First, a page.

The conference was concluded by the discussion on collaboration between translators, interpreters, translation agencies and institutions. A video recording of the conference, presentations and survey results can be found on the event’s website. More information concerning the conference and technologies can be found on Delfi.lt, the major Lithuanian news portal. Insights and opinions can be viewed on the Facebook pages of Eurotradus and the Association of Lithuanian Translation Companies.

Eurotradus at “Sail of Shanghai 2018”

On 6–7 September 2018, we attended the largest independent Chinese trade fair in Lithuania. The Cruising Exhibition for Economic and Cultural Cooperation “Sail of Shanghai” along with the Belt and Road initiative sailed to Kaunas this year.

For this well-known Chinese exhibition, Eurotradus has not only been a passenger but an active member of the ambitious crew of Chinese and Lithuanian exhibitors and contributors. Almost 70 companies participated in the economic & trade event, covering such areas as home appliances, textile, clothing, hardware, electronics and new energy technologies. Navigated by our two sophisticated interpreters who translated from Chinese to English, Lithuanian, and vice versa, this voyage became a valuable experience for all participants. Within a tight schedule full of workshops, presentations and seminars, our interpreters provided professional interpreting, proofed intercultural competences and won the audience attention through profound knowledge of various industries. Our interpreters went the extra mile for an even better understanding and deeper connection which has been acknowledged by all exhibitors.

The “Sail of Shanghai” is aimed at injecting new momentum into full-range, broad, multi-level economic and cultural cooperation with Shanghai. Lithuania has an especially great potential in information technology, high-tech, life sciences and laser technologies. According to Ina Marčiulionytė, the Ambassador of Lithuania in China, the country wants to strengthen cooperation and exchanges with Shanghai in various fields, and to promote the establishment of friendly relations between the cities of Shanghai and Lithuania’s second-largest city Kaunas. The exchange project was organised by the Shanghai People’s Association for Friendship with Foreign Countries (SPAFFC), the Shanghai “B&R” Trade and Exhibition Committee in cooperation with Versli Lietuva as well as the Kaunas municipality.

Charged with trust, stability, common commitment and a collective logic that goes beyond the individual, together with our interpreters and our partner Versli Lietuva, we managed to guide the ship into the Baltic Business sea safely. “Xie xie” to everybody who contributed to this special event!

Eurotradus at the international workshop “German Studies and Market Requirements”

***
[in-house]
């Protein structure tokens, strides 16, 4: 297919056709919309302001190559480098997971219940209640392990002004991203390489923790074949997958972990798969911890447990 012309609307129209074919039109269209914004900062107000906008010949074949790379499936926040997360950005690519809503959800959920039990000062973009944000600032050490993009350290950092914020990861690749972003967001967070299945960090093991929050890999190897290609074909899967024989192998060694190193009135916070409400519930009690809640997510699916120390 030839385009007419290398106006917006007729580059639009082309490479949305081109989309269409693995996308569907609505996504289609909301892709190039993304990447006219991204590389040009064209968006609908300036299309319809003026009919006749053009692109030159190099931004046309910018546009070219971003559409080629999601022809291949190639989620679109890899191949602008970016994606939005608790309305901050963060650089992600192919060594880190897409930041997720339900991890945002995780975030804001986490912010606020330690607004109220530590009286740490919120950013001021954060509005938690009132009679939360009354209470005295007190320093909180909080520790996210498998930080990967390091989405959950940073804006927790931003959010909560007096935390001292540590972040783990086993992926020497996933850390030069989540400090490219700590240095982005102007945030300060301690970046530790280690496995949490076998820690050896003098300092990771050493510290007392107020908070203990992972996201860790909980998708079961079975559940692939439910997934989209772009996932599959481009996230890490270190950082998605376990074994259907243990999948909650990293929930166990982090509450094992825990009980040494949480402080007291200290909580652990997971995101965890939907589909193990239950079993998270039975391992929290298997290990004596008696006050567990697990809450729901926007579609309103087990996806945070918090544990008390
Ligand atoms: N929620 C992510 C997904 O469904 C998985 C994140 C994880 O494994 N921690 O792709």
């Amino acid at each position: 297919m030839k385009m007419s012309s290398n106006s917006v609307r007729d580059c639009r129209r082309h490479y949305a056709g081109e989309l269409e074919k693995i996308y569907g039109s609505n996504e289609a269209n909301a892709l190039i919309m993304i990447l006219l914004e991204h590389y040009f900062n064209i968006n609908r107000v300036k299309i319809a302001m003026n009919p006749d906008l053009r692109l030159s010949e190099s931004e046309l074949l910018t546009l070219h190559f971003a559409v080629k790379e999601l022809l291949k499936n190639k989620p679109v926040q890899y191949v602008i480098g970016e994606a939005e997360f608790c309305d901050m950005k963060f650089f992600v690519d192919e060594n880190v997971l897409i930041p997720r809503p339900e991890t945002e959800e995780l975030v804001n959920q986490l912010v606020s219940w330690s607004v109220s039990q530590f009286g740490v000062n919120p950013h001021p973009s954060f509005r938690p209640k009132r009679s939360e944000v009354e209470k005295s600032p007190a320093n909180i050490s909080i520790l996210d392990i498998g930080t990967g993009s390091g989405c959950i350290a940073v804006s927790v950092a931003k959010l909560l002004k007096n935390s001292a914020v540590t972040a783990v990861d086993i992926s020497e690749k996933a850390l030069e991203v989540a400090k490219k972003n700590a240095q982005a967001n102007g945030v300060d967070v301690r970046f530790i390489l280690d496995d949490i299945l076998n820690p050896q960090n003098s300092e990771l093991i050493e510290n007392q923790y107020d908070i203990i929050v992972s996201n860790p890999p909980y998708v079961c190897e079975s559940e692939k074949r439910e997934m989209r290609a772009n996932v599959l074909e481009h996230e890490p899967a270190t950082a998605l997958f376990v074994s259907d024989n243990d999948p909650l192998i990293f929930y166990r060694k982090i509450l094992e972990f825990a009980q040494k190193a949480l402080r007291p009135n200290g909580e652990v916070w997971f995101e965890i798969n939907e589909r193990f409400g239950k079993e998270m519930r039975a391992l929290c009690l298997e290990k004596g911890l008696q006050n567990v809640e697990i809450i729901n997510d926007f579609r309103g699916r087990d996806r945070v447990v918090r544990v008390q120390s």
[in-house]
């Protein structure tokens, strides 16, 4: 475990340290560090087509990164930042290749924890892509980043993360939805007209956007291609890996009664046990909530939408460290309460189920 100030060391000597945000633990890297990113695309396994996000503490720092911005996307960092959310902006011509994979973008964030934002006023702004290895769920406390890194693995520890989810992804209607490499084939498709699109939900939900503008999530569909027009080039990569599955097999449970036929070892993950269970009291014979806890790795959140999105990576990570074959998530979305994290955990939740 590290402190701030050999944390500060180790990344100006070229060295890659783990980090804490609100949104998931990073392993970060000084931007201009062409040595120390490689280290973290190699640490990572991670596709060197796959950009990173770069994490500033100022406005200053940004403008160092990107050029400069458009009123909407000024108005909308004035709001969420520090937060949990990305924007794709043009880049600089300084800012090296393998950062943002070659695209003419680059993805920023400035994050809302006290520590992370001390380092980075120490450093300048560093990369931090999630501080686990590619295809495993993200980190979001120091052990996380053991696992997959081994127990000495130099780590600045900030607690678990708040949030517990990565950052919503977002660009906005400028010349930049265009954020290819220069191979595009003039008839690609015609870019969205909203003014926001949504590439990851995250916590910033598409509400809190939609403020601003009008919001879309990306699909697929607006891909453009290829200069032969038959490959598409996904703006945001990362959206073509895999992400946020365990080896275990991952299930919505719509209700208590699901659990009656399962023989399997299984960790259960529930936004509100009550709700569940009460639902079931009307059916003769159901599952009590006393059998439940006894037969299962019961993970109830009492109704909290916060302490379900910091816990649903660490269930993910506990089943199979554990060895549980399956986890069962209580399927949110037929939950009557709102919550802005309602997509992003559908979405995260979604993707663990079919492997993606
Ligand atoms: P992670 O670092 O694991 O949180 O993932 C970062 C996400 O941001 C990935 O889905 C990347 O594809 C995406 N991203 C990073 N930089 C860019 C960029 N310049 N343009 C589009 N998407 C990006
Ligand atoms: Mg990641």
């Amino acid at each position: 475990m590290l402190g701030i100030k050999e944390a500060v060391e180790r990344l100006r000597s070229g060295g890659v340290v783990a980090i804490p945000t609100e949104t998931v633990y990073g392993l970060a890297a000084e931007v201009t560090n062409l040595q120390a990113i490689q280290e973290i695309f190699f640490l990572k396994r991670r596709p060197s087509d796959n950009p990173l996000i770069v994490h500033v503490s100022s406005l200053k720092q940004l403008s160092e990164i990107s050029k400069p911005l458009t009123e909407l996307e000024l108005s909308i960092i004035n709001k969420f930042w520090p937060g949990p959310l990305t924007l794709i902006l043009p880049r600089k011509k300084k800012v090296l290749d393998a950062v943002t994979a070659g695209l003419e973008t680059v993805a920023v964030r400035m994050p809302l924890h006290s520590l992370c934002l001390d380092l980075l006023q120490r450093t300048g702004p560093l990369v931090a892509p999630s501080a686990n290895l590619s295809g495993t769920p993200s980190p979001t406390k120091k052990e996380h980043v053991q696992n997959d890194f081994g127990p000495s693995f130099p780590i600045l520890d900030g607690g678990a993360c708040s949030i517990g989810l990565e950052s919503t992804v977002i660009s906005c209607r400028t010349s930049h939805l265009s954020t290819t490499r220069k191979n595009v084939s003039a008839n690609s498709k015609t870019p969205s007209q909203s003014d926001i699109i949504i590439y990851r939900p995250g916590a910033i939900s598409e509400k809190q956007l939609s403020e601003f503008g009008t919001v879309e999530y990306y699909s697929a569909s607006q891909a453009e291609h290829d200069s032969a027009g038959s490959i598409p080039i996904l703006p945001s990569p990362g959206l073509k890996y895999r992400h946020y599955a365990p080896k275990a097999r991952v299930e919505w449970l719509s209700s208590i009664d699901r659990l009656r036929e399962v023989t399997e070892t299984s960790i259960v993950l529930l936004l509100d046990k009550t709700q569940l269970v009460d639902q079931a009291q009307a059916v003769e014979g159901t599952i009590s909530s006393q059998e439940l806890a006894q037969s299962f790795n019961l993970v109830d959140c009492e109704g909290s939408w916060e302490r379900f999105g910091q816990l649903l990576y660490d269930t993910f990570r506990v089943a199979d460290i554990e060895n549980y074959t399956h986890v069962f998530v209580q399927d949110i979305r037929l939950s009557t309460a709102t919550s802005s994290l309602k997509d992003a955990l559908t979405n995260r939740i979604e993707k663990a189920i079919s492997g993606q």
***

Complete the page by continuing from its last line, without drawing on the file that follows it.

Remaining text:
Dainius Sabaliauskas, head of the Eurotradus translation agency and President of the Association of Lithuanian Translation Companies, speaking at the international workshop “German Studies and Market Requirements” (Germanistik für den Beruf), drew attention to the importance of the German language in the translation sector. The value of trade between Lithuania and Germany is counted in billions of euros. Germany is Lithuania’s second-largest trading partner on the basis of annual turnover. Therefore, there is always a demand in Lithuania for German-speaking specialists, especially qualified translators of the German language. This workshop was held at the end of March 2018 on the initiative of the Department of German Language at Vilnius University.

About 100 students are studying German Philology and German Language in the Faculty of Philology at Vilnius University as their principal or accompanying subjects (Bachelor’s and Master’s studies). It’s true that in secondary schools, German as a second foreign language is chosen by only a few students – less than one tenth. Employer representatives who participated in the discussion stressed that people who learn not only English, but also German, have a much greater range of employment opportunities. “Englisch ist ein Muss, Deutsch ist ein Plus.” (“English is a necessity, German is an advantage”).

How does a modern translation agency work

In cooperation with Lithuanian universities, EUROTRADUS – a translation and localisation company – continues a series of lectures about modern translation technologies. In February 2018, EUROTRADUS representatives presented the way modern translation agencies operate to the undergraduate and postgraduate students of Vilnius University. Students were acquainted with project management systems and computer-assisted translation tools, requirements of the ISO 17100 standard for translation services, and the peculiarities of translation work for agencies and translators. Moreover, this year, as every year, 6 students have joined EUROTRADUS for an internship.

EUROTRADUS: modern technologies support export to foreign markets

EUROTRADUS translation and localisation company shared its experience in using modern technologies with business people in different regions of Lithuania. In March–November 2017, Dainius Sabaliauskas, CEO of EUROTRADUS, did presentations at the VERSLO GAZELĖ (BUSINESS GAZELLE) conferences in the cities of Vilnius, Kaunas, Klaipėda, Šiauliai, Panevėžys, Alytus, Utena and Telšiai. In addition, he spoke to regional business leaders on aspects of cooperation with clients and partners across the globe, differences between languages and cultures, and the importance of professional translation and localisation for the export of goods and services to foreign markets and the expansion of international business. These conferences are hosted by Verslo Žinios (Business News), a major business news portal and newspaper in Lithuania.

More information:
Congratulations to Gazelles of Vilnius region
Kaunas is experiencing a renaissance and will not slow down
Klaipėda is looking for new winds to grow
Gazelles in Šiauliai: a time for optimism has started
Panevėžys: Excelling in industry, struggling with workforce
Lack of workers challenges Alytus Gazelles
Gazelle 2017 in Utena: how will we be competing tomorrow?
Gazelles in Telšiai are very dependent on one factory